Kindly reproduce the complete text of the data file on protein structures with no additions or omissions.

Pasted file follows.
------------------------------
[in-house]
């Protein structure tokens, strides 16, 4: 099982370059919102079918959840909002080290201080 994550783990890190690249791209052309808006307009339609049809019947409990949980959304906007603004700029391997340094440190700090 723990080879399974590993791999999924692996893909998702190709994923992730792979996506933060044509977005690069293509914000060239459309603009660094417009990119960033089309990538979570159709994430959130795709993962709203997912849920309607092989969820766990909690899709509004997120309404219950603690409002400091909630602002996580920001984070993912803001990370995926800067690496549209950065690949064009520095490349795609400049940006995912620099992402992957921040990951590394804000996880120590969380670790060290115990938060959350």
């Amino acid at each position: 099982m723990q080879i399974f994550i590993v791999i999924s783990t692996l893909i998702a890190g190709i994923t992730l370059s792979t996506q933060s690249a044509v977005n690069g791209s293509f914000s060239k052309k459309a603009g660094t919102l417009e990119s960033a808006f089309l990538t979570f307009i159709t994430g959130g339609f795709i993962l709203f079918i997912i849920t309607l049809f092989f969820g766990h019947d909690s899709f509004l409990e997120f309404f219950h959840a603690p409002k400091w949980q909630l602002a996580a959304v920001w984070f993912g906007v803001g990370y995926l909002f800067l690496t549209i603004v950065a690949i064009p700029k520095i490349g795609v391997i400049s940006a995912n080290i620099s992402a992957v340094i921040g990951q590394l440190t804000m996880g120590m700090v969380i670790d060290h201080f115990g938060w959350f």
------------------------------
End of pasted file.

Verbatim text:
[in-house]
């Protein structure tokens, strides 16, 4: 099982370059919102079918959840909002080290201080 994550783990890190690249791209052309808006307009339609049809019947409990949980959304906007603004700029391997340094440190700090 723990080879399974590993791999999924692996893909998702190709994923992730792979996506933060044509977005690069293509914000060239459309603009660094417009990119960033089309990538979570159709994430959130795709993962709203997912849920309607092989969820766990909690899709509004997120309404219950603690409002400091909630602002996580920001984070993912803001990370995926800067690496549209950065690949064009520095490349795609400049940006995912620099992402992957921040990951590394804000996880120590969380670790060290115990938060959350």
């Amino acid at each position: 099982m723990q080879i399974f994550i590993v791999i999924s783990t692996l893909i998702a890190g190709i994923t992730l370059s792979t996506q933060s690249a044509v977005n690069g791209s293509f914000s060239k052309k459309a603009g660094t919102l417009e990119s960033a808006f089309l990538t979570f307009i159709t994430g959130g339609f795709i993962l709203f079918i997912i849920t309607l049809f092989f969820g766990h019947d909690s899709f509004l409990e997120f309404f219950h959840a603690p409002k400091w949980q909630l602002a996580a959304v920001w984070f993912g906007v803001g990370y995926l909002f800067l690496t549209i603004v950065a690949i064009p700029k520095i490349g795609v391997i400049s940006a995912n080290i620099s992402a992957v340094i921040g990951q590394l440190t804000m996880g120590m700090v969380i670790d060290h201080f115990g938060w959350f």